Miracle in Maltby: Community support saves small-town cafe

Owners of the Maltby Cafe feared closure, but a wave of business and donations has thwarted the end.

More deadlines loom for local small-business grant programs

Those in Everett and Stanwood must apply by Monday. Monroe and other cities are giving more time.

The Colors of Hawaii gift store Saturday afternoon in Everett November 21, 2020. (Kevin Clark / The Herald)
If you can’t go, a new Everett shop sells Hawaiian sunshine

The Colors of Hawaii gift store has relocated to Broadway. Yes, of course, they sell grass skirts.

Amethyst Skeels and Alexander Walsh pick out cannabis products at Kushman's Everett Cannabis Dispensary on Evergreen Way on Tuesday, Dec. 1, 2020 in Everett, Washington.  (Andy Bronson / The Herald)
Cannabis sales surge, proving pot is pandemic-proof

There are more customers, and some regulars are stocking up — just in case there’s a shortage.

Claire Vondemkamp (left) and Jami Sollid check out customers Saturday afternoon at Just James Boutique in Stanwood on November 28, 2020. (Kevin Clark / The Herald)
Crazy or just brave? These folks opened businesses this year

In spite of the pandemic, the number of new businesses is up sharply compared to last year.

Sofia Drogomiretskiy sets up an example of what she would photograph for a Decorent Instagram photo on Wednesday, Nov. 18, 2020 in Bothell, Wa. (Olivia Vanni / The Herald)
They rent you a merry Christmas — the tree trimmings, that is

Tired of storing holiday decorations, a Bothell couple launched a company that rents tree ornaments.

Boeing lands crucial Max deal from Ryanair as grounding ends

The Dublin-based carrier will add to an existing Max purchase by taking 75 more 737-8s.

Shop local without leaving your home: Merchants go online

It’s more important than ever to support area businesses, and it’s now easier to find them on the web.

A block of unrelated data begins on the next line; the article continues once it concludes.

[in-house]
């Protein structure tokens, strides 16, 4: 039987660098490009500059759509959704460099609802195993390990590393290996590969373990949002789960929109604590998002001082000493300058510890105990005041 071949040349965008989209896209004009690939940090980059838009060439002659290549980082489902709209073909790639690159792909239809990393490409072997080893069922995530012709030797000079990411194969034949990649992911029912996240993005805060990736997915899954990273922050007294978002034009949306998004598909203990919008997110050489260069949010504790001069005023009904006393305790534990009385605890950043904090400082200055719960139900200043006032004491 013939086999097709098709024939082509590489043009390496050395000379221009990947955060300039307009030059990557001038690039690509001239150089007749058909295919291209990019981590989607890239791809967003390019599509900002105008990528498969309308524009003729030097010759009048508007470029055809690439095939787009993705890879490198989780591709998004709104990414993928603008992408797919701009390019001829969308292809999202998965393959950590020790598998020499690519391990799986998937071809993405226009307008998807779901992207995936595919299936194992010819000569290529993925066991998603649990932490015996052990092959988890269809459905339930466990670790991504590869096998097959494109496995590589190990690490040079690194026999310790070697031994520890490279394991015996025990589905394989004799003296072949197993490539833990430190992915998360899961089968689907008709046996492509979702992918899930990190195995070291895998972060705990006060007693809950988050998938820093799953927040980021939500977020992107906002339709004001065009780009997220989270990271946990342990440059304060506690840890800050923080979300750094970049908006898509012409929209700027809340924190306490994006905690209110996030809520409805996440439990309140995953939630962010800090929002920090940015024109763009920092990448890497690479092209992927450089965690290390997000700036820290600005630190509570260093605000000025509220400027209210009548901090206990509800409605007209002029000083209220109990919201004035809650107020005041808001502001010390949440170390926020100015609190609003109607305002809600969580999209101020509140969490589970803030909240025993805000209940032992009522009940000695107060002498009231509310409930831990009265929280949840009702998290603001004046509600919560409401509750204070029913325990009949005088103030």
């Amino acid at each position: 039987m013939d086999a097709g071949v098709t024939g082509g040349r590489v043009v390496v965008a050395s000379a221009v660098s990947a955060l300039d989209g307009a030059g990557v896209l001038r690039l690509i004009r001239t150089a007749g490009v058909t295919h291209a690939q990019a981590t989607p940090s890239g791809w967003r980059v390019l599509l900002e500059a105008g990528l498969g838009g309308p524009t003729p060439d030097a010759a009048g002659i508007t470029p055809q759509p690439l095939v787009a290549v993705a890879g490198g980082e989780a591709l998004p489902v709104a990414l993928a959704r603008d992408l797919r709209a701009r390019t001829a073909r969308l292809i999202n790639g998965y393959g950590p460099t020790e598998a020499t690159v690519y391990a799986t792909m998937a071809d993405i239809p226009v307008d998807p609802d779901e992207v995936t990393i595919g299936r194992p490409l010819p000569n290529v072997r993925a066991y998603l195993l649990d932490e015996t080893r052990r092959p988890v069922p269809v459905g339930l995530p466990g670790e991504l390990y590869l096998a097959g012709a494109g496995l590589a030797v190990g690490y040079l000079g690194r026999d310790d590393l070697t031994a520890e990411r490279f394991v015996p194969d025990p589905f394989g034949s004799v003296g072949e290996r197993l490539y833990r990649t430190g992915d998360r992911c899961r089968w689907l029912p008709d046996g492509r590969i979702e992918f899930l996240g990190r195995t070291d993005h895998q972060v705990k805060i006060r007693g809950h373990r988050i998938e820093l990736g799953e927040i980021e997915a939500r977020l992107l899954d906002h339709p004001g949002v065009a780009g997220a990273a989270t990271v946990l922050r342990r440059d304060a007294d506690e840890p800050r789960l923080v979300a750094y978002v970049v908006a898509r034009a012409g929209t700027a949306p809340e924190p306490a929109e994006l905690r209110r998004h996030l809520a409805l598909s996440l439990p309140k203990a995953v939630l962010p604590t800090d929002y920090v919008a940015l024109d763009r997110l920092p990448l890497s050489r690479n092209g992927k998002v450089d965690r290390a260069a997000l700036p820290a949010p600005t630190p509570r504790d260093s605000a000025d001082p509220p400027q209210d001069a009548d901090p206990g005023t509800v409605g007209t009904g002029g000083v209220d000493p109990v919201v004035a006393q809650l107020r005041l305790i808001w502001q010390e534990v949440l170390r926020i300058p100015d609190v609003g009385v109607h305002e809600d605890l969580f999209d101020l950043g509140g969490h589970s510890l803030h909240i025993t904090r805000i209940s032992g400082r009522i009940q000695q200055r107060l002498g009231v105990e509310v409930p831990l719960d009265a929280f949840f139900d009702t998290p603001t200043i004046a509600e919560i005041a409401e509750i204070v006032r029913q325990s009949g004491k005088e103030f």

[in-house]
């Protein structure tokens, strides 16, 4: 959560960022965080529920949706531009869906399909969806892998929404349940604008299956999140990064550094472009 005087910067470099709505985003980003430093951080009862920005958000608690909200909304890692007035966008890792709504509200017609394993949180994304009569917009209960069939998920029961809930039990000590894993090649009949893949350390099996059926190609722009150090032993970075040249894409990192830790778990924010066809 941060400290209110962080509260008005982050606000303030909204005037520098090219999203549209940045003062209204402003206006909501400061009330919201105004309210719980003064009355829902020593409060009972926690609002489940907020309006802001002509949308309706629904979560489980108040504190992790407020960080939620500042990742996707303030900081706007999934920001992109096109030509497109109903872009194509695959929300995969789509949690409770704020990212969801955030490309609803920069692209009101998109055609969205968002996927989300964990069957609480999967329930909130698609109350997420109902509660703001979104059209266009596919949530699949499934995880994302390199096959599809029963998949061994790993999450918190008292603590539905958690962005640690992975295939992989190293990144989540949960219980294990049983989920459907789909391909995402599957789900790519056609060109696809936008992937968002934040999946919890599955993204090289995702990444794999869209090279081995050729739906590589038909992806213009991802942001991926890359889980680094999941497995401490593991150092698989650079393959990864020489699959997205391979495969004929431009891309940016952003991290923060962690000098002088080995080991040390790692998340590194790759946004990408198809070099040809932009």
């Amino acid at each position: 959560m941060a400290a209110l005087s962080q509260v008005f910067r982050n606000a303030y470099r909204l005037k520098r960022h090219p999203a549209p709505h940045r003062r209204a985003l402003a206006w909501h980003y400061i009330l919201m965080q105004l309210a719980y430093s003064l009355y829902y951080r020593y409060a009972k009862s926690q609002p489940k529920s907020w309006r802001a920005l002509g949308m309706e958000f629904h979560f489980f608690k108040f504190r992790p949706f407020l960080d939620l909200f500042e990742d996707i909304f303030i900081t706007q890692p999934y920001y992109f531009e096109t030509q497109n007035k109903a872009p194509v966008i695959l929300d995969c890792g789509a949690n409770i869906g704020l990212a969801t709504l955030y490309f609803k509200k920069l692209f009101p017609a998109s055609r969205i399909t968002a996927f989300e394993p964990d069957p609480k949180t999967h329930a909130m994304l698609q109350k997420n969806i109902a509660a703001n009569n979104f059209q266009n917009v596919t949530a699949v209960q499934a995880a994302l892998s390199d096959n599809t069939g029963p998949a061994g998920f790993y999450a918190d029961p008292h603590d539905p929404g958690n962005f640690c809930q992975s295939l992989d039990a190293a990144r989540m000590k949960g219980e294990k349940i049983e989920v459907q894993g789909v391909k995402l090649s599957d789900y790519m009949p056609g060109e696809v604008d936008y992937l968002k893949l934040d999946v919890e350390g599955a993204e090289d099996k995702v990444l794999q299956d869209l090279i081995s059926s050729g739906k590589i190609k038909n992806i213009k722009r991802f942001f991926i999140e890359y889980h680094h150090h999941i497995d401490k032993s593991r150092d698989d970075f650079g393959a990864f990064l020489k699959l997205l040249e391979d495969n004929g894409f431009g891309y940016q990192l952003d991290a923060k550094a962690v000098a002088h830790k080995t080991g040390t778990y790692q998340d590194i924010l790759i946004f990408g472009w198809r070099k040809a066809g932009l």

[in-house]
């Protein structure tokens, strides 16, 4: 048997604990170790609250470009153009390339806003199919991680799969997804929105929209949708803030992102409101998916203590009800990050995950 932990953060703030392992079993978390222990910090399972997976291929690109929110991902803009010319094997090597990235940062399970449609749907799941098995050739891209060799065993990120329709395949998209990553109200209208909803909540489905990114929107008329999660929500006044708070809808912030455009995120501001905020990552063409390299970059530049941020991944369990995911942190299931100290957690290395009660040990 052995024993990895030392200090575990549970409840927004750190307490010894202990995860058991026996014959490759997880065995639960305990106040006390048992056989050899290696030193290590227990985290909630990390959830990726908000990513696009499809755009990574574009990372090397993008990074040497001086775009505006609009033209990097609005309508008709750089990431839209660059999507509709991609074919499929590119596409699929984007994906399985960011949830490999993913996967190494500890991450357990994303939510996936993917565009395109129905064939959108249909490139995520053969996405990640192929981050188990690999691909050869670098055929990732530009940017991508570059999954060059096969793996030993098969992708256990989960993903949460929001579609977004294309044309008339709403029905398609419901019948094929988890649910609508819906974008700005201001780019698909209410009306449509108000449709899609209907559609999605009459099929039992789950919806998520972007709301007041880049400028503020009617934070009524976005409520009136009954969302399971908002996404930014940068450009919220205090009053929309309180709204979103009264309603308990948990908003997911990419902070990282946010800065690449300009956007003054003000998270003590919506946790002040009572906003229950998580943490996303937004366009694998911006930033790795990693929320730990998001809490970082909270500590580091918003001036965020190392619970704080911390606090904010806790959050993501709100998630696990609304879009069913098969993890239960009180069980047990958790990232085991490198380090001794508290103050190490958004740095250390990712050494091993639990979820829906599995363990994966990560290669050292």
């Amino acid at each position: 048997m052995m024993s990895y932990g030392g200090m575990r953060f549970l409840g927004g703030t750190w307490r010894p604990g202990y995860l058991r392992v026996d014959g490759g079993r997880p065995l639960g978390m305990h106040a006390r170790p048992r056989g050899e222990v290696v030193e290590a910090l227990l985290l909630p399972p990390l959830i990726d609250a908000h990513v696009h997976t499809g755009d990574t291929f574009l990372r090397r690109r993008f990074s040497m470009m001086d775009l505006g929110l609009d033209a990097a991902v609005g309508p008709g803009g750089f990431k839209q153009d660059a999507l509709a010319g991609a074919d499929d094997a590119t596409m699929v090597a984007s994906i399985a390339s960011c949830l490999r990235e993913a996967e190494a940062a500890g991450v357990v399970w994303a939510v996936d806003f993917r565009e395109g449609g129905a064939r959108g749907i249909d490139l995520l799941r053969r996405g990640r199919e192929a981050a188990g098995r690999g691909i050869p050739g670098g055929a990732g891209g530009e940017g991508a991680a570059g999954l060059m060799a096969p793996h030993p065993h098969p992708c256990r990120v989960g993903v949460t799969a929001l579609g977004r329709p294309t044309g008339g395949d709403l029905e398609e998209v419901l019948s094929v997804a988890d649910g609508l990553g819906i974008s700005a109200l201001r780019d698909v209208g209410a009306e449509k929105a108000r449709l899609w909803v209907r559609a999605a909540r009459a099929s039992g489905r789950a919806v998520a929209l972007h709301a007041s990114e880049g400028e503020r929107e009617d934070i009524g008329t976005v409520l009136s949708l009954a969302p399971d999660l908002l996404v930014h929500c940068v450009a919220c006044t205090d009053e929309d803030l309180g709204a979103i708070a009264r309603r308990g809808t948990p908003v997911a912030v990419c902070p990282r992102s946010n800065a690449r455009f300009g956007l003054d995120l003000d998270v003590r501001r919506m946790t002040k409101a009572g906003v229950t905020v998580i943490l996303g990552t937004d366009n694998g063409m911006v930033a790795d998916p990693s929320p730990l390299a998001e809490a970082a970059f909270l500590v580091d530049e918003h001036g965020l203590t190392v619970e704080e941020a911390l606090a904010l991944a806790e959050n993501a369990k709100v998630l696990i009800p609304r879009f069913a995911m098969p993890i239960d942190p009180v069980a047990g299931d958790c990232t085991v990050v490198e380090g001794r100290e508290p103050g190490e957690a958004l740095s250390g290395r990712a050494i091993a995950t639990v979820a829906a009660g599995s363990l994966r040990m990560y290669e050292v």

Pilots Peter Gamble, left, and John Konstanzer talk with journalists and crew members after flying a Boeing 737 Max from Dallas and arriving at the American Airlines Tulsa maintenance facility Wednesday, Dec. 2, 2020 in Tulsa, Okla.. Earlier the plane had flown a group of journalists and American Airlines employees from Dallas to the American Airlines Tulsa maintenance facility. (Mike Simons/Tulsa World via AP)
Waiting for passengers, American puts Boeing Max in the air

American Airlines is likely to be the first carrier to put passengers on Max jets, beginning Dec. 29.

A Boeing 737-8AS aircraft, operated by Ryanair, taxis passed an EasyJet passenger jet at Schoenefeld airport in Berlin on March 13, 2019. MUST CREDIT: Bloomberg photo by Krisztian Bocsi.
Boeing nears Max deal with Ryanair in win for embattled jet

The order would help repnlenish a backlog that’s been depleted since the start of the Covid-19 crisis.

A passenger aircraft at Ciudad Real International Airport in Ciudad Real, Spain, on Oct. 27, 2020. MUST CREDIT: Bloomberg photo by Paul Hanna.
Airlines face ‘mission of the century’ in shipping vaccines

Cars, buses, trucks, motorcycles, bikes and even donkeys may be needed to get the drug to rural areas.

Anastasia Allison poses with samples of her Kula Cloth, a pee cloth for women to use outdoors, near her home on Monday, Oct. 12, 2020 in Arlington, Washington. Allison's invention has caught the eye of outdoor retail giant REI and will being selling them in stores soon. (Andy Bronson / The Herald)
Kula Cloth tries to wipe away the mountains of toilet paper

An Arlington woman’s “spiritual awakening via pee cloth” led to a popular product for outdoorsy women.